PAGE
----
Vanderhoef v. Dixon, No. 18-5993 (6th Cir. 2019)Annotate this Case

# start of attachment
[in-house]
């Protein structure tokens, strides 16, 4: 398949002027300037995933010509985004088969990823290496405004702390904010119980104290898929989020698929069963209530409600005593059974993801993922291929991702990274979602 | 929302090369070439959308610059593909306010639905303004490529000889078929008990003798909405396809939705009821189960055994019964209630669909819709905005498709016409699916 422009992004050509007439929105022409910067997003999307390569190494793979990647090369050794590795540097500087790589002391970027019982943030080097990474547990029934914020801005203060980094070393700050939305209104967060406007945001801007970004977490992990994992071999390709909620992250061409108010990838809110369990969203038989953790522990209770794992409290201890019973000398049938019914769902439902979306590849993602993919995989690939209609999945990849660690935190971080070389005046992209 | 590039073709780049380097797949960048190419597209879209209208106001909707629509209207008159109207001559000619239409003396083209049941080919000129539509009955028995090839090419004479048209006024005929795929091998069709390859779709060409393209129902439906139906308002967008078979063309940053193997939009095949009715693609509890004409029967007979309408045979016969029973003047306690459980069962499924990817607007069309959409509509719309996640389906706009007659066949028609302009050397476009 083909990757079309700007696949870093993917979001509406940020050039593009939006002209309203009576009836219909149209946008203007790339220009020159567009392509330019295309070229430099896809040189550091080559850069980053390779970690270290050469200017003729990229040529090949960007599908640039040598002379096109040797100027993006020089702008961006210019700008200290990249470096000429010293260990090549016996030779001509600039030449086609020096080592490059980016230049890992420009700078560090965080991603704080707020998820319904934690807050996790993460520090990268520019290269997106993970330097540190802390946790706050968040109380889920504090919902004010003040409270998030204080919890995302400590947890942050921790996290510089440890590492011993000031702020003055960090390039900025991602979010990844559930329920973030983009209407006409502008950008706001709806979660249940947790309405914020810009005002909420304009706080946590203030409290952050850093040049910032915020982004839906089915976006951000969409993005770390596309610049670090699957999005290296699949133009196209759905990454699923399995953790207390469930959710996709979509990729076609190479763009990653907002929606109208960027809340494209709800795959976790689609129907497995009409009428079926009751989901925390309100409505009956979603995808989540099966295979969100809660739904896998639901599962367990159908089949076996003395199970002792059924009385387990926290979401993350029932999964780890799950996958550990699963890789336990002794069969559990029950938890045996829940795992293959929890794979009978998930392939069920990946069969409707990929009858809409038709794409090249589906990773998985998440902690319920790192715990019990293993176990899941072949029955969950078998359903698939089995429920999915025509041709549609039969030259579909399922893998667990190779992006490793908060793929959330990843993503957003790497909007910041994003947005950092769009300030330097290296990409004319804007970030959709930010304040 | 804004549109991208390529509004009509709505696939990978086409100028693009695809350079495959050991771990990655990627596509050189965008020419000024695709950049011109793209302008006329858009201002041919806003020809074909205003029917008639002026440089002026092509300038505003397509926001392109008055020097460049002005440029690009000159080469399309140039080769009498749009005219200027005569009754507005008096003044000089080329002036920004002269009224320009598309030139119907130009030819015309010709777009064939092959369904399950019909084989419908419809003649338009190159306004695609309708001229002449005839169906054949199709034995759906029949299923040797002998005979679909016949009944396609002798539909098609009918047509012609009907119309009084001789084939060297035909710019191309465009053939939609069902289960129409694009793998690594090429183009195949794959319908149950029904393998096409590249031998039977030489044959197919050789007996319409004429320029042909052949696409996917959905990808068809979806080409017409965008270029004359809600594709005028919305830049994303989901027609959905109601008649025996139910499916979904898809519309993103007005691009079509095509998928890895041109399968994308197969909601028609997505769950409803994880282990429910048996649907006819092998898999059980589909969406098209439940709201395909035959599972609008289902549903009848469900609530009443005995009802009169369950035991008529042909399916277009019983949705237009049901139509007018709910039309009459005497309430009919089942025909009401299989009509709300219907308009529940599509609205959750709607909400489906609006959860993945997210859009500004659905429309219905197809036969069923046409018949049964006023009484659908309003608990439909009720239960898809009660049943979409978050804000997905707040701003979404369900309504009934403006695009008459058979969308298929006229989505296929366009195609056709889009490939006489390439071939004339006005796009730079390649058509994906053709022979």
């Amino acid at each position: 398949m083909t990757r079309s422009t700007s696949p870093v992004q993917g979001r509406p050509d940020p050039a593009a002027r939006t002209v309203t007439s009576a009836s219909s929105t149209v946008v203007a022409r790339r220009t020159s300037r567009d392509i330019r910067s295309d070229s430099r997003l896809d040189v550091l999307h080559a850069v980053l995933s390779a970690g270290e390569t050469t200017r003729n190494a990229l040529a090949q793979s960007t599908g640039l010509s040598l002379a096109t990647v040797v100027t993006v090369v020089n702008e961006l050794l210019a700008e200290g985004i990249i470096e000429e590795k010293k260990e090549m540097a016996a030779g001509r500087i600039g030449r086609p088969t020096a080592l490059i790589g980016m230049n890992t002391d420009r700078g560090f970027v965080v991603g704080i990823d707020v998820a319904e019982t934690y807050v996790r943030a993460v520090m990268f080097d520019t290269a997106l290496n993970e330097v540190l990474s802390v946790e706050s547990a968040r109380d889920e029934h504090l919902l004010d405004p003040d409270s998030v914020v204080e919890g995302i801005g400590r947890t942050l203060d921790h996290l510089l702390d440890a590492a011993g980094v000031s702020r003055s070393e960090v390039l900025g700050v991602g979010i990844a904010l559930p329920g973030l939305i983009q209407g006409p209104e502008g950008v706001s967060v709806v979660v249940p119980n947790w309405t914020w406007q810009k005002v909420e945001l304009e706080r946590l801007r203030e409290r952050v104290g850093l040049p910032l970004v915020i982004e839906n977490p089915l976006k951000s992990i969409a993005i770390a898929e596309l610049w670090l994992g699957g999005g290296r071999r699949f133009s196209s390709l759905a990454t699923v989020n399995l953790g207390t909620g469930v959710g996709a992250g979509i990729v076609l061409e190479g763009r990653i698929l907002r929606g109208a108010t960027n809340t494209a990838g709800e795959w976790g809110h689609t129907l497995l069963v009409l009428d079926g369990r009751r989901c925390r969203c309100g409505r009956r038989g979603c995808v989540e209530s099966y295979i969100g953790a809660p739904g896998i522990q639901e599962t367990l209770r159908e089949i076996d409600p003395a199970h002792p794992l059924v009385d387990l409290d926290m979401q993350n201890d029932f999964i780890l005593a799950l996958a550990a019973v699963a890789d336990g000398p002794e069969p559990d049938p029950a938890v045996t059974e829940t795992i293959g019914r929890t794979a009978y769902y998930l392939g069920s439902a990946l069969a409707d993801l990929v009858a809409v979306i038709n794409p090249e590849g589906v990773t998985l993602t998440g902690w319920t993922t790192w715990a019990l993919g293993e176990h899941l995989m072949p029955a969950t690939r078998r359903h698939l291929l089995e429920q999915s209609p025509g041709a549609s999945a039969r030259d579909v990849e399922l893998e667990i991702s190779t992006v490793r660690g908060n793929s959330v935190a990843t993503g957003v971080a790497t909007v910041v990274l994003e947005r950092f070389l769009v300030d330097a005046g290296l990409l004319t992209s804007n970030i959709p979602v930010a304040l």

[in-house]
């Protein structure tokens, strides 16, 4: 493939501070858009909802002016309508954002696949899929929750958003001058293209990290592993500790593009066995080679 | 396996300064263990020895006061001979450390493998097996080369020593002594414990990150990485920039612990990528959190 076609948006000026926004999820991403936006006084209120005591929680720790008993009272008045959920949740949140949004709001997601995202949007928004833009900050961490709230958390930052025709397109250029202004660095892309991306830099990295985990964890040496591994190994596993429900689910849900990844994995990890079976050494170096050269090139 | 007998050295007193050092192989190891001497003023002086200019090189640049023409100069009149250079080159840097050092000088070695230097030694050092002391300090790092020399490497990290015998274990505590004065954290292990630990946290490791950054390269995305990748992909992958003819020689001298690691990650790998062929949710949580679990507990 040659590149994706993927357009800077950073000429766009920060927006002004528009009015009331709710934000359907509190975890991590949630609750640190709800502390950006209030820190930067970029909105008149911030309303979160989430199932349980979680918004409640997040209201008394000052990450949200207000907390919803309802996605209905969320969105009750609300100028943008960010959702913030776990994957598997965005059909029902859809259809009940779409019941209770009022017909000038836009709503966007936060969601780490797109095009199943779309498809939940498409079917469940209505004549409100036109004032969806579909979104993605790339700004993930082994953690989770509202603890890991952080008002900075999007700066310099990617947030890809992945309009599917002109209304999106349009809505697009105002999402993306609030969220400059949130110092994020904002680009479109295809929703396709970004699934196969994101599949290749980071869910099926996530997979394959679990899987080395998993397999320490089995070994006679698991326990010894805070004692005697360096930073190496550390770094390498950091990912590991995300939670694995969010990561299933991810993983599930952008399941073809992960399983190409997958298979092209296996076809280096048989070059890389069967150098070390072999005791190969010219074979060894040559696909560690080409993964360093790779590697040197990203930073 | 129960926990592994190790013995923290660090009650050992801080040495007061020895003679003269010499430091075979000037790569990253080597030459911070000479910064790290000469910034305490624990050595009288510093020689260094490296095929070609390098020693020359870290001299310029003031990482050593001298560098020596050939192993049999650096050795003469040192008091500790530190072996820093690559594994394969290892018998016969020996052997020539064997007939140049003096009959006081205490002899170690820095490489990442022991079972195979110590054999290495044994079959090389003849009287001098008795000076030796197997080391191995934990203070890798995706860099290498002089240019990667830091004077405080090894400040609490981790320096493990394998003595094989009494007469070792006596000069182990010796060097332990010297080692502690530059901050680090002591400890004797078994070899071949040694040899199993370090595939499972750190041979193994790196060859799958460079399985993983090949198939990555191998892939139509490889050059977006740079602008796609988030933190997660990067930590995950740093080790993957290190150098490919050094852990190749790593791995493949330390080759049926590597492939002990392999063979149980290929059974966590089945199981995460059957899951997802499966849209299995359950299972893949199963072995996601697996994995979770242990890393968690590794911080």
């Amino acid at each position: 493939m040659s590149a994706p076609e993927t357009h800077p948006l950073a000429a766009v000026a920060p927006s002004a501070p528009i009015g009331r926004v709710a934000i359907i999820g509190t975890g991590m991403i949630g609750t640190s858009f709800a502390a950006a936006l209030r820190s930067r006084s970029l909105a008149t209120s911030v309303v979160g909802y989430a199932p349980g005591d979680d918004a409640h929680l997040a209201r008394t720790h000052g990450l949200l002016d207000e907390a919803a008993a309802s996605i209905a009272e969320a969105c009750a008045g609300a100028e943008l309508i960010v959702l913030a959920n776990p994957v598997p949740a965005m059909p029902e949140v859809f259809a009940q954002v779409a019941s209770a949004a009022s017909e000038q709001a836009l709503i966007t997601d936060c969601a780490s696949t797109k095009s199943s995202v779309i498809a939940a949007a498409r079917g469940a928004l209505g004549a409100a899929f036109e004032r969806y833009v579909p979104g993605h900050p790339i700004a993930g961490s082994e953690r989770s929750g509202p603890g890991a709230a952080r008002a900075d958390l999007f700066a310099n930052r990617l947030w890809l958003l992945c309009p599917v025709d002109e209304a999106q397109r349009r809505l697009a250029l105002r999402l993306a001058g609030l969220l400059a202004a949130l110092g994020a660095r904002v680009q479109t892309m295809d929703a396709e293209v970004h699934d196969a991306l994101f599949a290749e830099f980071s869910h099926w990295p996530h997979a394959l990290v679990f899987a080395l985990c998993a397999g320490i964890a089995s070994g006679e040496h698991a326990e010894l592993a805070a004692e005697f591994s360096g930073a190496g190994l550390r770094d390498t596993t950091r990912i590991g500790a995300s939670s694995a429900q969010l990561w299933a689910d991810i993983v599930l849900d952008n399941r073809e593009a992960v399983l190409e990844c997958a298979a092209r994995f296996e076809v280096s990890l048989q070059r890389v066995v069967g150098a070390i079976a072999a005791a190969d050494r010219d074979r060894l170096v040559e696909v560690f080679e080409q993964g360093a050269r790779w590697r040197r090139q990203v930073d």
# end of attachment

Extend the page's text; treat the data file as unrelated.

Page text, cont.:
Vanderhoef crashed his Ford Mustang into Dixon’s vehicle. Dixon, an off-duty, part-time reserve Maryville, Tennessee police officer, responded by holding Vanderhoef and his passengers at gunpoint for about two minutes. Keller let them go after a bystander threatened to call the police. A jury found that Dixon violated Vanderhoef’s Fourth Amendment rights (42 U.S.C. 1983). The district court set aside the jury’s verdict, ruling that Dixon was entitled to qualified immunity because no clearly established law put him on notice that doing what he did was unconstitutional. The Sixth Circuit reversed. The facts presented at trial adequately established a violation of plaintiff’s constitutional rights to be free from excessive force and unreasonable seizure under the Fourth Amendment. At the time of this accident and confrontation, Dixon should have known that pointing his gun at a non-fleeing teenager whom he did not reasonably suspect of any prior crime beyond speeding and reckless driving and holding him at gunpoint for roughly two minutes, violated the plaintiff’s Fourth Amendment rights.